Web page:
June 2015
Volume 56, Issue 7
Free
ARVO Annual Meeting Abstract  |   June 2015
Study of fusional convergence using eye tracking: preliminary results on subjects with normal binocular vision
Author Affiliations & Notes
  • Michela Fresina
    DIMES, Ophthalmology Service, Bologna, Italy
  • Laura Cercenelli
    DIMES, Laboratory of Bioengineering, Bologna, Italy
  • Cecilia Benedetti
    DIMES, Ophthalmology Service, Bologna, Italy
  • Emilio C Campos
    DIMES, Ophthalmology Service, Bologna, Italy
  • Barbara Bortolani
    DIMES, Laboratory of Bioengineering, Bologna, Italy
  • Brunella Merante
    DIMES, Laboratory of Bioengineering, Bologna, Italy
  • Piera Versura
    DIMES, Ophthalmology Service, Bologna, Italy
  • Emanuela Marcelli
    DIMES, Laboratory of Bioengineering, Bologna, Italy
  • Footnotes
    Commercial Relationships Michela Fresina, None; Laura Cercenelli, None; Cecilia Benedetti, None; Emilio Campos, None; Barbara Bortolani, None; Brunella Merante, None; Piera Versura, None; Emanuela Marcelli, None
  • Footnotes
    Support None
Investigative Ophthalmology & Visual Science June 2015, Vol.56, 2917. doi:
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      Michela Fresina, Laura Cercenelli, Cecilia Benedetti, Emilio C Campos, Barbara Bortolani, Brunella Merante, Piera Versura, Emanuela Marcelli; Study of fusional convergence using eye tracking: preliminary results on subjects with normal binocular vision. Invest. Ophthalmol. Vis. Sci. 2015;56(7 ):2917.

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      © ARVO (1962-2015); The Authors (2016-present)

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Abstract 
 
Purpose
 

In the field of ophthalmology, vision researchers use eye tracking to study oculomotor behavior, cognitive visual function and vision deficiencies. Fusional vergence is a disjunctive movement of the eyes that is made in order to obtain single vision with two eyes. Fusional vergence disorders are often associated with the most common forms of strabismus. The aim of the study was to characterize fusional convergence response in subjects with normal binocular viewing by using an eye tracking system.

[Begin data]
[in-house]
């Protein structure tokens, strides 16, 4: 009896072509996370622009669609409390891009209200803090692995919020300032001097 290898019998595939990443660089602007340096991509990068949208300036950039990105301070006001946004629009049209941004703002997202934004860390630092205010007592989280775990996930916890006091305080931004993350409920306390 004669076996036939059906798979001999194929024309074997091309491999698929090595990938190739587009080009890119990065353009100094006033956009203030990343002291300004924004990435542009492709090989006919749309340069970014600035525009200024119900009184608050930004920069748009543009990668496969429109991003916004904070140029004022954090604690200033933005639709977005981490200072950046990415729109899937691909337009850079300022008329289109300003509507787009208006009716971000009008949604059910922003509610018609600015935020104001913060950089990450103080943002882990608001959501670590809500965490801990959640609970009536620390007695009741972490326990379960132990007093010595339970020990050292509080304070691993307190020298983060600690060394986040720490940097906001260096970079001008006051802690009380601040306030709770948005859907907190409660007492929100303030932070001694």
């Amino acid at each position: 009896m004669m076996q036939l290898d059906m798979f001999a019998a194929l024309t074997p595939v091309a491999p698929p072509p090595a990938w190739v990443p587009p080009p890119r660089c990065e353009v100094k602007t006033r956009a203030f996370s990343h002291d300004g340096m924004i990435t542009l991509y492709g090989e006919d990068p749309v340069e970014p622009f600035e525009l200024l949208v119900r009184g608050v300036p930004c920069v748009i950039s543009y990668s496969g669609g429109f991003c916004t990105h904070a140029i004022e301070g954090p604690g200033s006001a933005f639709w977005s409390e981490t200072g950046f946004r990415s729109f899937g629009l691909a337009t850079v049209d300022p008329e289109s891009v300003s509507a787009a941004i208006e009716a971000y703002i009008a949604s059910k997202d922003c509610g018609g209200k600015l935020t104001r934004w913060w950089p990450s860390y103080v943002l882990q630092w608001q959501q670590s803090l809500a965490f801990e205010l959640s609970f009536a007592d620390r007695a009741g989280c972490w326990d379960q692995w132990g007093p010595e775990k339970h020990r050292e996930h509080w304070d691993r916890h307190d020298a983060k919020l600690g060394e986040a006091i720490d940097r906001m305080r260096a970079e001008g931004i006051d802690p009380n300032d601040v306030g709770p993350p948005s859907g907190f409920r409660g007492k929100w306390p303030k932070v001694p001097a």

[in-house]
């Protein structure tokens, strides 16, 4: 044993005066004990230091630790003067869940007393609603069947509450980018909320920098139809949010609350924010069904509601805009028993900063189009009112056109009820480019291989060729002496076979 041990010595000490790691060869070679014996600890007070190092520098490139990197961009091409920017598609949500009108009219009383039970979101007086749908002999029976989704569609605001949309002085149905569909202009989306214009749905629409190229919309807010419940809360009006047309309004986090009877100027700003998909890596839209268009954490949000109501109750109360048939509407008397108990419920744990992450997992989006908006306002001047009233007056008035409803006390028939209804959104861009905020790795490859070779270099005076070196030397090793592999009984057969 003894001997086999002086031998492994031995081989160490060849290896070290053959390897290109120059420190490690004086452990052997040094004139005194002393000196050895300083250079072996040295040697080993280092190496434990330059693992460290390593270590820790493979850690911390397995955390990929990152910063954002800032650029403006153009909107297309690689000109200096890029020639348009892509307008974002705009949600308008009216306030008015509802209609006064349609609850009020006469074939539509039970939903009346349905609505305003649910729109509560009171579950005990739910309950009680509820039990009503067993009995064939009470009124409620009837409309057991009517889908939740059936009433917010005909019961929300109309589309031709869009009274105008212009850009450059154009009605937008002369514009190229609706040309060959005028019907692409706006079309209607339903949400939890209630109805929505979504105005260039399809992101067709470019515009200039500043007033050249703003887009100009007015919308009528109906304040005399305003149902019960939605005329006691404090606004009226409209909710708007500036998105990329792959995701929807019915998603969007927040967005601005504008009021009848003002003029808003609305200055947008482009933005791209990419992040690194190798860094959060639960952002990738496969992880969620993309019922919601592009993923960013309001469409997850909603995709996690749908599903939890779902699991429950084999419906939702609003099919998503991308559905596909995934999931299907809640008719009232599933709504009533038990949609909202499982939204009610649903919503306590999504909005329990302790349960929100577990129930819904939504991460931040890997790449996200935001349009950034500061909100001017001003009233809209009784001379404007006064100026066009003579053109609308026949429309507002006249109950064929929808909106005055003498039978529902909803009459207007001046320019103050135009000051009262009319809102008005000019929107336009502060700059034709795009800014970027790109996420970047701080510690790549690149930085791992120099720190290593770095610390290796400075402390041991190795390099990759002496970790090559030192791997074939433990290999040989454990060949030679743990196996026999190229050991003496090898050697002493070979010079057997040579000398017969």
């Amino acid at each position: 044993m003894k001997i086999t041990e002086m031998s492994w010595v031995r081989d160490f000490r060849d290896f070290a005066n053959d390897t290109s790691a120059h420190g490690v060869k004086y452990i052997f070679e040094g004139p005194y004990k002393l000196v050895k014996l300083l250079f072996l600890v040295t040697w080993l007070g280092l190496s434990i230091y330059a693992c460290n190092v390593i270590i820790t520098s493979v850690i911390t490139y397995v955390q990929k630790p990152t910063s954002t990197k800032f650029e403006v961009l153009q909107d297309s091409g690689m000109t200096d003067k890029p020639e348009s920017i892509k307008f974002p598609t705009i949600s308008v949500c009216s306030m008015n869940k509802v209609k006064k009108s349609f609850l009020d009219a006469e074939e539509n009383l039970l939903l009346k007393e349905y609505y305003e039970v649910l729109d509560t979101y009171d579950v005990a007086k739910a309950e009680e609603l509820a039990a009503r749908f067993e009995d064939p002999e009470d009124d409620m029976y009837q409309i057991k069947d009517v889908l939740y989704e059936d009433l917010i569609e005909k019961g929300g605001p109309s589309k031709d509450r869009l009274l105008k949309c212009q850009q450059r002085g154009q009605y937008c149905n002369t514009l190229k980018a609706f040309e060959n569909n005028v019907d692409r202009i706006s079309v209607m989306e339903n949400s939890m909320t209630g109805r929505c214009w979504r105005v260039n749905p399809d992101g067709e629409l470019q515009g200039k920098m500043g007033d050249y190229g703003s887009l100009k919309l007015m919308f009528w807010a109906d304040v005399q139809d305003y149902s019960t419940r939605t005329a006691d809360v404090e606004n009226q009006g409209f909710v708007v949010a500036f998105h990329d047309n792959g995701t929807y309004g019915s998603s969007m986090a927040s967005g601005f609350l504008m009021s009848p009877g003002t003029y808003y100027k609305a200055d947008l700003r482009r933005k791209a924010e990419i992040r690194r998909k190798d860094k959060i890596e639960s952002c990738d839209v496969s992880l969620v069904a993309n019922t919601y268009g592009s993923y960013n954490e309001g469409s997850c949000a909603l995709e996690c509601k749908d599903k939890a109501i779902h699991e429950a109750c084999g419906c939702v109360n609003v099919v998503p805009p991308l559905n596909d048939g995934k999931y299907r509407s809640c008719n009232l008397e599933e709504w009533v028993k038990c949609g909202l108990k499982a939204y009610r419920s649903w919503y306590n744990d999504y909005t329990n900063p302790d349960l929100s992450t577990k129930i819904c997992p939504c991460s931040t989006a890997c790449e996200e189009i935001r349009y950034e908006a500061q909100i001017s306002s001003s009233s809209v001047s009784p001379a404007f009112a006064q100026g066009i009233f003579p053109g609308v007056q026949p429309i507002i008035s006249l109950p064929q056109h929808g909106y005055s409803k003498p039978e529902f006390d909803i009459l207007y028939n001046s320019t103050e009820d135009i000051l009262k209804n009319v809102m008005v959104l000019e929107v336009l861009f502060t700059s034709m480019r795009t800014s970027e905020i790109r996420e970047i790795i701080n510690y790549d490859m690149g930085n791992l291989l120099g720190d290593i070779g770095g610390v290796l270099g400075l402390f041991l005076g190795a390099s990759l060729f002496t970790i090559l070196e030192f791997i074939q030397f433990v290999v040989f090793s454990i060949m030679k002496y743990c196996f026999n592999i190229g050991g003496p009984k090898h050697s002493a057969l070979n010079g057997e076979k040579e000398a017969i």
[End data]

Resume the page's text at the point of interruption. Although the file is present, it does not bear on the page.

Methods
 

Base-out horizontal prisms of 4 and 6 diopters were used to elicit fusional convergence of the right eye in 11 subjects with normal binocular vision. Eye movements were continuously recorded using the Viewpoint infrared video eye tracker (Arrington Research, Scottsdale, AZ, USA) and custom software was developed to automatically analyze off-line the saccadic response (gaze angle and angular velocity). The Fusional Convergence Amplitude (FCA) was calculated by subtracting the baseline position of the right eye (i.e. before the introduction of the prism) from the maximum saccadic excursion of the right eye during the disconjugate eye movements in the vergence phase (Figure 1.a).

 
Results
 

The typical eye-movement response in subjects achieving the fusional convergence was a preliminary saccadic movement of both eyes (version phase) followed by a convergence movement with the eyes moving towards each other to achieve single vision (vergence phase) (Figure 1). Eye tracking recordings showed that 2 patients were not able to achieve fusion with neither 4 nor 6 diopters prisms. Fusion was achieved in 8 subjects when using the 4 diopters prism and only in 6 subjects when using 6 diopters prism. One patient was excluded from the analysis because the saccadic movements were highly affected by blink artifacts. The FCA varied from 2.2°±0.2 to 3.0°±0.2 when increasing prism diopters from 4 to 6 (Figure 2).

 
Conclusions
 

The fusional convergence can be accurately studied and evaluated using an eye tracking system. Preliminary results on subjects with normal vision showed that when increasing the prism diopters the fusional convergence ability decreases.  

 

 
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